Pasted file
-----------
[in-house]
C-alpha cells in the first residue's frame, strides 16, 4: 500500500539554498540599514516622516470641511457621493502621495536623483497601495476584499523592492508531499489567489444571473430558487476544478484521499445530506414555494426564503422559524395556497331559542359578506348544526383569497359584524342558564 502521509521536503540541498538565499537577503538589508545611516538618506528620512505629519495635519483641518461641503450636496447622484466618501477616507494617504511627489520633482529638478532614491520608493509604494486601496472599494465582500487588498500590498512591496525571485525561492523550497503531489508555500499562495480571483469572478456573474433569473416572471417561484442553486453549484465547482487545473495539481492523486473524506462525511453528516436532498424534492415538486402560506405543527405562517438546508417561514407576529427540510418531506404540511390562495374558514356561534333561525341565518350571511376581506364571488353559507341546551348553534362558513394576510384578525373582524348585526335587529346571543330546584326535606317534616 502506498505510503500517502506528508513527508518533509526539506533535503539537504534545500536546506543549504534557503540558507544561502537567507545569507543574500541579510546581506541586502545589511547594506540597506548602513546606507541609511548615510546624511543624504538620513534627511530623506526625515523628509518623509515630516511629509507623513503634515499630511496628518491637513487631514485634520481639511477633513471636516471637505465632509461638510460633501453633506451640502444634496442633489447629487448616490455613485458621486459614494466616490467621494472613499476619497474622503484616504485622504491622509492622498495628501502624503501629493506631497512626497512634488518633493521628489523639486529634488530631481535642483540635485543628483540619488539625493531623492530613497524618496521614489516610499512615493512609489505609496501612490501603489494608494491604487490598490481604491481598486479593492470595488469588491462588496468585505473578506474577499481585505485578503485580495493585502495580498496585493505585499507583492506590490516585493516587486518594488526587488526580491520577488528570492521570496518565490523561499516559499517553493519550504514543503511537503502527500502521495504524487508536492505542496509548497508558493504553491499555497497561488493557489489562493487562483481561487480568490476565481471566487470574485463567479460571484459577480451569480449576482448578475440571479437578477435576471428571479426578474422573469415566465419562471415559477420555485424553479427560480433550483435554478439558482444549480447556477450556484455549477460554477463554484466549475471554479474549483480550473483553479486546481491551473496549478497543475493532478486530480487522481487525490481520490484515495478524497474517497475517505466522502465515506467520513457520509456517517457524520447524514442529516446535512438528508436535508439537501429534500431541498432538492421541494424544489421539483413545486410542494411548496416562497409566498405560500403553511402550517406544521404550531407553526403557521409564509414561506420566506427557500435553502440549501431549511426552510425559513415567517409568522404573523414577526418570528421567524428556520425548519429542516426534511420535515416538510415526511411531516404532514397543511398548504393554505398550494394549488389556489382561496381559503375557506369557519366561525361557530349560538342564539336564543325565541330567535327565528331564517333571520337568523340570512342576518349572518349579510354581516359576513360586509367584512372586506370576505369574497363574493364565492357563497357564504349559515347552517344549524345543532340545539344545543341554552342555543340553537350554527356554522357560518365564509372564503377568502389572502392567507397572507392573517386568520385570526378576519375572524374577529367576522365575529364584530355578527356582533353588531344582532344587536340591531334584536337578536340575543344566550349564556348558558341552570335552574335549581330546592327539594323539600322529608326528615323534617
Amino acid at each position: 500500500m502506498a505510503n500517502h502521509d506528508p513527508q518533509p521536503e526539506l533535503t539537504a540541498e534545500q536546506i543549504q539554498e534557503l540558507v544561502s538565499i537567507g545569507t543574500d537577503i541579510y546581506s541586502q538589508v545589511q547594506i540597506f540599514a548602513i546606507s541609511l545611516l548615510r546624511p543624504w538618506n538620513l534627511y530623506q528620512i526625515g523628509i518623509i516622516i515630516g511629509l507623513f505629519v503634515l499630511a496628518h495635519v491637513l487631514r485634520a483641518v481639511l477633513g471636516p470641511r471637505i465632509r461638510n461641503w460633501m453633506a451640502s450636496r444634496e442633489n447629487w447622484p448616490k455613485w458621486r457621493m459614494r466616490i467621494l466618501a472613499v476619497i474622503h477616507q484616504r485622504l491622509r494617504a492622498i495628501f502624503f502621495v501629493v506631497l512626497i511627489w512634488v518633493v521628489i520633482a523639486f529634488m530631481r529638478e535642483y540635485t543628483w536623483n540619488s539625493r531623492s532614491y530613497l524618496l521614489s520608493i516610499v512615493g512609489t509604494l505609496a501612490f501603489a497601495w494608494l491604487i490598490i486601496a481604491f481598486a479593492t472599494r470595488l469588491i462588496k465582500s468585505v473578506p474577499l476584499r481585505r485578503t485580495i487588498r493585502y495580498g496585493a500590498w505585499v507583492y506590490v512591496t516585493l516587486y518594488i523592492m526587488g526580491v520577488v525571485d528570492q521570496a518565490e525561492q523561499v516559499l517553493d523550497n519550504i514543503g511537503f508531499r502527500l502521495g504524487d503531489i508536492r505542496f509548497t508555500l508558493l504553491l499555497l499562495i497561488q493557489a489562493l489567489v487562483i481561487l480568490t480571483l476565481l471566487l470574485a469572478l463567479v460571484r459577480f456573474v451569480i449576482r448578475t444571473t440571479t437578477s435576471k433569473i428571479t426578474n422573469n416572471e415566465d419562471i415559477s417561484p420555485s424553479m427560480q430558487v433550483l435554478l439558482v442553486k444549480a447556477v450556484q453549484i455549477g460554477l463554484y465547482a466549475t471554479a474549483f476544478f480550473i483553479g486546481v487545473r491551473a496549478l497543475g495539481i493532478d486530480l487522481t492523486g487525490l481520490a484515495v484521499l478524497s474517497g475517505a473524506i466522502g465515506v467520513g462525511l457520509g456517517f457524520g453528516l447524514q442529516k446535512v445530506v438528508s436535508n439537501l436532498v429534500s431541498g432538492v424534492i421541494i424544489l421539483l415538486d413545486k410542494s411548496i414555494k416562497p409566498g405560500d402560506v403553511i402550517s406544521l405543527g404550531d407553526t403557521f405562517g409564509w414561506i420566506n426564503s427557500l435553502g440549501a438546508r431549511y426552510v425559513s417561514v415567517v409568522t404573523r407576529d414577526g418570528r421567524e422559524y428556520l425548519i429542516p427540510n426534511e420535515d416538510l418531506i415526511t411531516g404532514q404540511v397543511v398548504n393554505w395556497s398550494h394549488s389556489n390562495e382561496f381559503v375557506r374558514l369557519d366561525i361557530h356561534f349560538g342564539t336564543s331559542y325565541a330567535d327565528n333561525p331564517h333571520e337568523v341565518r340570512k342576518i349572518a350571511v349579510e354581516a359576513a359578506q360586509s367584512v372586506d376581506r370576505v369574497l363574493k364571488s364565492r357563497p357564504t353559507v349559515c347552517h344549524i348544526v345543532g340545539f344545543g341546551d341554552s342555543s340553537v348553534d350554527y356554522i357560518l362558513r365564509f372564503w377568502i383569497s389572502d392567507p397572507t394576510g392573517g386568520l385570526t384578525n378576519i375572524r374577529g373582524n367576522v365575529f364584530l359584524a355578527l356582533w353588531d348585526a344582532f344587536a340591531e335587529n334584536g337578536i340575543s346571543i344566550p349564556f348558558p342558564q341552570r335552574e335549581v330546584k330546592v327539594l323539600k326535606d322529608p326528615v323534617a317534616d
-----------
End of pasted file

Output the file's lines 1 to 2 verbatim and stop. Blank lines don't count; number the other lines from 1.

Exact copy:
[in-house]
C-alpha cells in the first residue's frame, strides 16, 4: 500500500539554498540599514516622516470641511457621493502621495536623483497601495476584499523592492508531499489567489444571473430558487476544478484521499445530506414555494426564503422559524395556497331559542359578506348544526383569497359584524342558564 502521509521536503540541498538565499537577503538589508545611516538618506528620512505629519495635519483641518461641503450636496447622484466618501477616507494617504511627489520633482529638478532614491520608493509604494486601496472599494465582500487588498500590498512591496525571485525561492523550497503531489508555500499562495480571483469572478456573474433569473416572471417561484442553486453549484465547482487545473495539481492523486473524506462525511453528516436532498424534492415538486402560506405543527405562517438546508417561514407576529427540510418531506404540511390562495374558514356561534333561525341565518350571511376581506364571488353559507341546551348553534362558513394576510384578525373582524348585526335587529346571543330546584326535606317534616 502506498505510503500517502506528508513527508518533509526539506533535503539537504534545500536546506543549504534557503540558507544561502537567507545569507543574500541579510546581506541586502545589511547594506540597506548602513546606507541609511548615510546624511543624504538620513534627511530623506526625515523628509518623509515630516511629509507623513503634515499630511496628518491637513487631514485634520481639511477633513471636516471637505465632509461638510460633501453633506451640502444634496442633489447629487448616490455613485458621486459614494466616490467621494472613499476619497474622503484616504485622504491622509492622498495628501502624503501629493506631497512626497512634488518633493521628489523639486529634488530631481535642483540635485543628483540619488539625493531623492530613497524618496521614489516610499512615493512609489505609496501612490501603489494608494491604487490598490481604491481598486479593492470595488469588491462588496468585505473578506474577499481585505485578503485580495493585502495580498496585493505585499507583492506590490516585493516587486518594488526587488526580491520577488528570492521570496518565490523561499516559499517553493519550504514543503511537503502527500502521495504524487508536492505542496509548497508558493504553491499555497497561488493557489489562493487562483481561487480568490476565481471566487470574485463567479460571484459577480451569480449576482448578475440571479437578477435576471428571479426578474422573469415566465419562471415559477420555485424553479427560480433550483435554478439558482444549480447556477450556484455549477460554477463554484466549475471554479474549483480550473483553479486546481491551473496549478497543475493532478486530480487522481487525490481520490484515495478524497474517497475517505466522502465515506467520513457520509456517517457524520447524514442529516446535512438528508436535508439537501429534500431541498432538492421541494424544489421539483413545486410542494411548496416562497409566498405560500403553511402550517406544521404550531407553526403557521409564509414561506420566506427557500435553502440549501431549511426552510425559513415567517409568522404573523414577526418570528421567524428556520425548519429542516426534511420535515416538510415526511411531516404532514397543511398548504393554505398550494394549488389556489382561496381559503375557506369557519366561525361557530349560538342564539336564543325565541330567535327565528331564517333571520337568523340570512342576518349572518349579510354581516359576513360586509367584512372586506370576505369574497363574493364565492357563497357564504349559515347552517344549524345543532340545539344545543341554552342555543340553537350554527356554522357560518365564509372564503377568502389572502392567507397572507392573517386568520385570526378576519375572524374577529367576522365575529364584530355578527356582533353588531344582532344587536340591531334584536337578536340575543344566550349564556348558558341552570335552574335549581330546592327539594323539600322529608326528615323534617